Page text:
Astronomy C

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Astronomy C

Post by Knyte_Xjn » September 4th, 2018, 4:45 pm

Welcome to a new season! I'll start with something relatively simple.
What is the mass of a star that is orbited by a planet that has a period of 745 Earth days and a major axis of 4.6 AU?
Last edited by Knyte_Xjn on September 4th, 2018, 8:15 pm, edited 1 time in total.
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Re: Astronomy C

Post by Name » September 4th, 2018, 6:04 pm

Distance^3/Time^2 = Mass + Mass so 4.6^3/(745/365)^2 = 23.36 Assuming it orbits in a binary with the other star being equal in mass divide by 2 is 11.68 solar masses
Edit: It was major axis that was 4.6 au so semi major axis is 2.3, and correct answer is 1.46 Solar masses
Question: A star has a luminosity of 9540x that of the sun's. What is the apparent luminosity of that star at 1 kiloparsec?
Last edited by Name on September 4th, 2018, 8:41 pm, edited 1 time in total.
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Re: Astronomy C

Post by Knyte_Xjn » September 4th, 2018, 8:31 pm

Name wrote:
Distance^3/Time^2 = Mass + Mass so 4.6^3/(745/365)^2 = 23.36 Assuming it orbits in a binary with the other star being equal in mass divide by 2 is 11.68 solar masses
Question: A star has a luminosity of 9540x that of the sun's. What is the apparent luminosity of that star at 1 kiloparsec?
I apologize for my initial wording of the question as I didn't specify whether it was a binary system or a planet orbiting the star, but I intended for it to be the latter. In that case, the answer is 2.92 Msol, which you get as P^2 = a^3/M, M = a^3/P^2, and 2.3^3 / (745/365)^2 ≈ 2.92 Msol. Your answer would have been right as per your interpretation, but you should've divided 4.6 AU by 2 as a is the semi-major axis of the orbit. Using your interpretation of my question, the answer would've just been half of the total combined mass, or 1.46 Msol.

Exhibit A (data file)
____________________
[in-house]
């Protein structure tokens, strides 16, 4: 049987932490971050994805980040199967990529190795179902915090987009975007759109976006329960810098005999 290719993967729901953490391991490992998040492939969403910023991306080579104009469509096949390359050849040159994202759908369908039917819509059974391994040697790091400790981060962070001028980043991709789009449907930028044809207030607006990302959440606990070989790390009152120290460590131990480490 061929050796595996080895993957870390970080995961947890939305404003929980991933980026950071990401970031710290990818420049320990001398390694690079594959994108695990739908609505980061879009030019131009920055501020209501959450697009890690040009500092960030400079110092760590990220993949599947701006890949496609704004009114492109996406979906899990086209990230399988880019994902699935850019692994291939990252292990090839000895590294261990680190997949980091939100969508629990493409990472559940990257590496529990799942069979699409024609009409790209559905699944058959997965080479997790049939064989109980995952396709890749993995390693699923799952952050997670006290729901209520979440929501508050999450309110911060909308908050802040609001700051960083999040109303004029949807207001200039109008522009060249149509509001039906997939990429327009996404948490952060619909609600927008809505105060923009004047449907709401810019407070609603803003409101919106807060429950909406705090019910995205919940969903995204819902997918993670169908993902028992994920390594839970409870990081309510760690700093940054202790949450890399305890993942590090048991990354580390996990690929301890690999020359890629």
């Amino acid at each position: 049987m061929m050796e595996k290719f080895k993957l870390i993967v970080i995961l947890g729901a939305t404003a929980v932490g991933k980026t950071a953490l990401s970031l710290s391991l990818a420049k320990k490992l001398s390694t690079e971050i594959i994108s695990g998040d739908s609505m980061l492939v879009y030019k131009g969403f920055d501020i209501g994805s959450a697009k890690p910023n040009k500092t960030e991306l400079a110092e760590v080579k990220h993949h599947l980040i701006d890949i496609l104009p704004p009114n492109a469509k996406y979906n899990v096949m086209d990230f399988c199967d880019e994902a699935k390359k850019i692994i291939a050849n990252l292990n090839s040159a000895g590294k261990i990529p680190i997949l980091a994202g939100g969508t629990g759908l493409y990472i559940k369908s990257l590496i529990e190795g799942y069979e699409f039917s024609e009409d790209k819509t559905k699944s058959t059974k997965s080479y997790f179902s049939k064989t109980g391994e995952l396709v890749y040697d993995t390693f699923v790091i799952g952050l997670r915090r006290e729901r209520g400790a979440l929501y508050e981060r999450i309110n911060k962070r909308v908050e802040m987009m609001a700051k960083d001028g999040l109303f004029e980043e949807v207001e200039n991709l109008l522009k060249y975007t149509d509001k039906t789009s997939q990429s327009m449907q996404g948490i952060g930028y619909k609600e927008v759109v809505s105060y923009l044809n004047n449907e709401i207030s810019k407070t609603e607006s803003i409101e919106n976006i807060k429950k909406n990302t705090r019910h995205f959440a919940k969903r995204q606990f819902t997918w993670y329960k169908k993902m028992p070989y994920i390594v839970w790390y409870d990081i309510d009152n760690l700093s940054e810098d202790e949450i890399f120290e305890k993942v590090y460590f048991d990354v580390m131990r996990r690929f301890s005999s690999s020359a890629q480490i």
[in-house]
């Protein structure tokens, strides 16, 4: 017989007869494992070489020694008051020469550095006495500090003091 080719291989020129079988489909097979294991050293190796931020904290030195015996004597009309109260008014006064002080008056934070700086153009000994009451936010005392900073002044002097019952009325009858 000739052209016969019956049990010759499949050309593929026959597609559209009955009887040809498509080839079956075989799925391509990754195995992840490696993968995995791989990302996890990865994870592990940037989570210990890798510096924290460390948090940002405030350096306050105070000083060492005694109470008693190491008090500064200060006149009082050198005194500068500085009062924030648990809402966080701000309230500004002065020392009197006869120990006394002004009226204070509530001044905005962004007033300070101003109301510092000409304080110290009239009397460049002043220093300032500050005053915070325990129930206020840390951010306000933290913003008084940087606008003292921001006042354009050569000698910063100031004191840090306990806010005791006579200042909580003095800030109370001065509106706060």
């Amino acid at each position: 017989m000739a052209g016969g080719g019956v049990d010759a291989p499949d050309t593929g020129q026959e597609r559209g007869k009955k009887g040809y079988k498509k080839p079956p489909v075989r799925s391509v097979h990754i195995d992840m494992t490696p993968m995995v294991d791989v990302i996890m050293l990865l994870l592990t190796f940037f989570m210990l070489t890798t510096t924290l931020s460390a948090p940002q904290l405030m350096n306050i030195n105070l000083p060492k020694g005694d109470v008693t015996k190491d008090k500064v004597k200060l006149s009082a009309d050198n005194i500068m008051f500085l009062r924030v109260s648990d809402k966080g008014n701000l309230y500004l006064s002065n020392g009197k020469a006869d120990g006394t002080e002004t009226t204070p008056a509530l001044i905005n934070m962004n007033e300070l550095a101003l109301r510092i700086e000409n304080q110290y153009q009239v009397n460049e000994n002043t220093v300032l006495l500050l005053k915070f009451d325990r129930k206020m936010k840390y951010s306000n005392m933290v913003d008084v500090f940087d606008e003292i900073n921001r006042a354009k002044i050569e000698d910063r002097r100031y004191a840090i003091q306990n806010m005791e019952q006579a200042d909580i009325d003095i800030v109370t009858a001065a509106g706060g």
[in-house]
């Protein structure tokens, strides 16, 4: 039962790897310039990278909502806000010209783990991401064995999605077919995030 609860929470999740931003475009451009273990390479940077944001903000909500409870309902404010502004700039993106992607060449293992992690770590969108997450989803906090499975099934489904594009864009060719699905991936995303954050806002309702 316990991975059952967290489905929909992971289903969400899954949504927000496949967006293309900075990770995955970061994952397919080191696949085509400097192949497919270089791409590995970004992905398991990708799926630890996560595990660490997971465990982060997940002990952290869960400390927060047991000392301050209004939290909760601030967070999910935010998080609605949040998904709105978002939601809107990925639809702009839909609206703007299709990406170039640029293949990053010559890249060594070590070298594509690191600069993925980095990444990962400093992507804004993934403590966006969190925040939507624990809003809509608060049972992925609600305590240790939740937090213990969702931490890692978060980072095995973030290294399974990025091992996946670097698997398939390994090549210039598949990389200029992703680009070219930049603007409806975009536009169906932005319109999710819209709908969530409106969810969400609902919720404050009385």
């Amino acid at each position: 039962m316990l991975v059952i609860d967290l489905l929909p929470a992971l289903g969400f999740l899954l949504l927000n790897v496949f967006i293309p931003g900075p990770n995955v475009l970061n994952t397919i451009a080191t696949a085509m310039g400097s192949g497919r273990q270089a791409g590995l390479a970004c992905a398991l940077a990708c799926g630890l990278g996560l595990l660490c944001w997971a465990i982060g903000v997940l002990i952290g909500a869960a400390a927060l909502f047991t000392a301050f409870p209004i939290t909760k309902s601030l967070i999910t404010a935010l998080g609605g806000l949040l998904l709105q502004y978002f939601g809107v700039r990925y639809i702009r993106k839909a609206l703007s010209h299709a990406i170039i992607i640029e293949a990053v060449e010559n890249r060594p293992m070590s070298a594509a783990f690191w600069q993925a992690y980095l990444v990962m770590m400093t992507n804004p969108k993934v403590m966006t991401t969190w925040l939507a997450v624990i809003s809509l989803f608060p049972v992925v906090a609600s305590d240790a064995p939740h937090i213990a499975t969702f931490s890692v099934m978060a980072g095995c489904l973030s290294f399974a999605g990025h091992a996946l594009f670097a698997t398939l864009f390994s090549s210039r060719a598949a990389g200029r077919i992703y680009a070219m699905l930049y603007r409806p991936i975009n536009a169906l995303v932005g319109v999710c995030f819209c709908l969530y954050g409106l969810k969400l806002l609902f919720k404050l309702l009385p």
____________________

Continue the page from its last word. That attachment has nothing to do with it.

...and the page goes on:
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Re: Astronomy C

Post by Name » September 4th, 2018, 8:38 pm

oops thought it said semi major axis, can't read lol

Anyways reposting the question:
Question: A star has a luminosity of 9540x that of the sun's. What is the apparent magnitude of that star at 1 kiloparsec?
Last edited by Name on September 5th, 2018, 3:38 am, edited 1 time in total.
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Re: Astronomy C

Post by Knyte_Xjn » September 4th, 2018, 9:54 pm

Name wrote:oops thought it said semi major axis, can't read lol

Anyways reposting the question:
Question: A star has a luminosity of 9540x that of the sun's. What is the apparent luminosity of that star at 1 kiloparsec?
m - M = 5log10(r/10)
m - (4.77 - 2.5log(l/lsol)) = 5log10(1000/10)
m = 5log10(1000/10) + 4.77 - 2.5log(9540)
m ≈ 4.82
By the way, apparent luminosity =/= apparent magnitude; apparent luminosity doesn't exist.
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Re: Astronomy C

Post by Name » September 5th, 2018, 3:38 am

Ah I meant apparent magnitude sorry
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Re: Astronomy C

Post by Knyte_Xjn » September 6th, 2018, 5:16 pm

Name wrote:Ah I meant apparent magnitude sorry
A star has a surface flux of 8.22 x 10^7 W m^-2. At what wavelength does it emit the most light, and what color is this star?
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Re: Astronomy C

Post by pb5754 » September 7th, 2018, 1:42 pm

Knyte_Xjn wrote:A star has a surface flux of 8.22 x 10^7 W m^-2. At what wavelength does it emit the most light, and what color is this star?
T^4 = (8.22 x 10^7) / (5.67 x 10^-8)
T = 6170 K
wavelength = 0.002898 / 6170
[u]wavelength = 4.70 x 10^-7 m = 470 nm[/u]
[u]color = yellow?[/u]
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Re: Astronomy C

Post by Knyte_Xjn » September 7th, 2018, 2:56 pm

pb5754[] wrote:
Knyte_Xjn wrote:A star has a surface flux of 8.22 x 10^7 W m^-2. At what wavelength does it emit the most light, and what color is this star?
T^4 = (8.22 x 10^7) / (5.67 x 10^-8)
T = 6170 K
wavelength = 0.002898 / 6170
[u]wavelength = 4.70 x 10^-7 m = 470 nm[/u]
[u]color = yellow?[/u]
The first part is correct. However, the second part should be blue, as 470nm is within the wavelength interval of blue(450-490nm).
Your turn.
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Re: Astronomy C

Post by pb5754 » September 7th, 2018, 4:09 pm

Knyte_Xjn wrote: However, the second part should be blue, as 470nm is within the wavelength interval of blue(450-490nm).
Your turn.
Oh ok makes sense.

I can't think of a good question right now, so the next person may post a question for me instead.
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